Businesses vary in R&D intensity—how much R&D they do relative to production, value added, or sales—across industry and size. In this section, business R&D intensity is the ratio of domestic R&D performed and paid for by the company to domestic net sales. In 2008, the ratio across all businesses within scope of the Business R&D and Innovation Survey (BRDIS) was 3.0%; 3.5% for manufacturers and 2.2% for companies in nonmanufacturing industries (appendix table 4-16). Some industries have considerably higher R&D intensities, such as the computer and electronic products, chemicals, and information industries (figure 4-7).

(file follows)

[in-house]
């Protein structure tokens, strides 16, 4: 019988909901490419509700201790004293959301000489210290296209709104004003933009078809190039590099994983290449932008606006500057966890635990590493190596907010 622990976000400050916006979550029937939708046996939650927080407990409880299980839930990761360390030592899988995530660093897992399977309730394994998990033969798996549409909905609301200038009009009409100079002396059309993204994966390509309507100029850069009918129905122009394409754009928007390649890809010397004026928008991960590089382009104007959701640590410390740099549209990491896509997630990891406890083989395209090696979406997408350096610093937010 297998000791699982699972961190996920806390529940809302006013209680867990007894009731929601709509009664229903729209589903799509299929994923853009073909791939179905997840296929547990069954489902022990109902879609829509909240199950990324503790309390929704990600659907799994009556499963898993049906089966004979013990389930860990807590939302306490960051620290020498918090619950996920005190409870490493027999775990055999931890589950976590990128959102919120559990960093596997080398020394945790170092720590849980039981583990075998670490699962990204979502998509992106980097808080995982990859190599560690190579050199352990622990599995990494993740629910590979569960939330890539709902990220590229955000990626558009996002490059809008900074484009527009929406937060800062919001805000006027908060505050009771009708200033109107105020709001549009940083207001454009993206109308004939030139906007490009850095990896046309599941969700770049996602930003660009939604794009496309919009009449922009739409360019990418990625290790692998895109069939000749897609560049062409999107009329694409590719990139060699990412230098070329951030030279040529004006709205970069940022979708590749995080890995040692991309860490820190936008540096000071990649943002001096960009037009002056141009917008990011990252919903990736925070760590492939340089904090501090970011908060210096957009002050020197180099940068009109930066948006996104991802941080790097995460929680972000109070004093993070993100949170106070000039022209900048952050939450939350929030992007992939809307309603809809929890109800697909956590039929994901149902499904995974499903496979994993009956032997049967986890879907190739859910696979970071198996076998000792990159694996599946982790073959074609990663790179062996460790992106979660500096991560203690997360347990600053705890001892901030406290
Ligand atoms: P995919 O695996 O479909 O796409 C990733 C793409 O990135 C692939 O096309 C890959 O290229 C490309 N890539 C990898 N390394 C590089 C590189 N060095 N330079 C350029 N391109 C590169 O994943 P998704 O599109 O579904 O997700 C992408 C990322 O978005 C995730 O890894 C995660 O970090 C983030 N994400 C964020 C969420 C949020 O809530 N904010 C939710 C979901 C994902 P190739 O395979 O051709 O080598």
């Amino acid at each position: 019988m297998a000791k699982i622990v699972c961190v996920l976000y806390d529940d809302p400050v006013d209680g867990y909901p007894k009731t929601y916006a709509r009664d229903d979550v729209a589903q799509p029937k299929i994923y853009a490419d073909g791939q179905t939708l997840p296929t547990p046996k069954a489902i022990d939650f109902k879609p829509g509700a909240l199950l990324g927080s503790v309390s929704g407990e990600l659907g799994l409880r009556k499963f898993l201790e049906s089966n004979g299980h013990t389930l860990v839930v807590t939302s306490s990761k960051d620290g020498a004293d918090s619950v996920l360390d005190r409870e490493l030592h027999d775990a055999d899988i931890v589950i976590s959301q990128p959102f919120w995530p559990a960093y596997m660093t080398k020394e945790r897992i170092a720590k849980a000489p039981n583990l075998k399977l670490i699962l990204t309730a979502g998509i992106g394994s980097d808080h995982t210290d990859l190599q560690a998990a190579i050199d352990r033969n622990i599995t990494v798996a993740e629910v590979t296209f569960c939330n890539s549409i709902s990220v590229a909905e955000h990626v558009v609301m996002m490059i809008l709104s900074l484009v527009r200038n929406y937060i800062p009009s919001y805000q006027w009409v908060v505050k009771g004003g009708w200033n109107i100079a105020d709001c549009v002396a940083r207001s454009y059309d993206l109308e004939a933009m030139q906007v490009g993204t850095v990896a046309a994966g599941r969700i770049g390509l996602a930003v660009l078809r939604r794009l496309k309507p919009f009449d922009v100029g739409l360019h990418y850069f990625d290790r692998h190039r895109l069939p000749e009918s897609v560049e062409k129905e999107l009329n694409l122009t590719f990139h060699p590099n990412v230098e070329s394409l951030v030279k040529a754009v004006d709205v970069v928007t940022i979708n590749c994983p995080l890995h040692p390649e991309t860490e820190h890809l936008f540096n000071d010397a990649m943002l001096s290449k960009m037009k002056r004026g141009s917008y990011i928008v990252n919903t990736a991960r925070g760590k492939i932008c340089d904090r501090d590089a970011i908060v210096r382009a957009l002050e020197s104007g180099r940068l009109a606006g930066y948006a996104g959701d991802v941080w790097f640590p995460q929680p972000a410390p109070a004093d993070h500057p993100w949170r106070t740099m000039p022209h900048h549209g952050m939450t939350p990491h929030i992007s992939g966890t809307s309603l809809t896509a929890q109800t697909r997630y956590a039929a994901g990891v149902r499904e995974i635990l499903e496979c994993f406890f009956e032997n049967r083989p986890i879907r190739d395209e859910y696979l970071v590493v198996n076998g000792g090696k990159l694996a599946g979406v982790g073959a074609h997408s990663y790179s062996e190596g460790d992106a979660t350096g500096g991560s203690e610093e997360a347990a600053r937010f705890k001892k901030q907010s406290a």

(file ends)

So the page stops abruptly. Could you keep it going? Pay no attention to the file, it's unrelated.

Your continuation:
Domestic R&D Performance Funded by Others

Of the $58.2 billion (20% of $290.7 billion) in funding by others outside of individual companies, the U.S. federal government accounted for $36.4 billion, independent domestic firms $12.2 billion, and $8.9 billion was funded by companies located outside of the United States (both independent companies and foreign parents). Other nonfederal sources accounted for less than $1 billion.

Federal R&D funding figures prominently in two defense-related industries. The aerospace products and parts industry performed $25.8 billion in federally funded R&D, almost 70% of their $36.9 billion in domestically performed R&D in 2008. The navigational, measuring, electromedical, and control instruments industry performed $3.6 billion in federally funded R&D, almost a quarter of its $15.5 billion of domestic R&D performance (table 4-7 and appendix table 4-15).

Domestic R&D Performance by Size of Company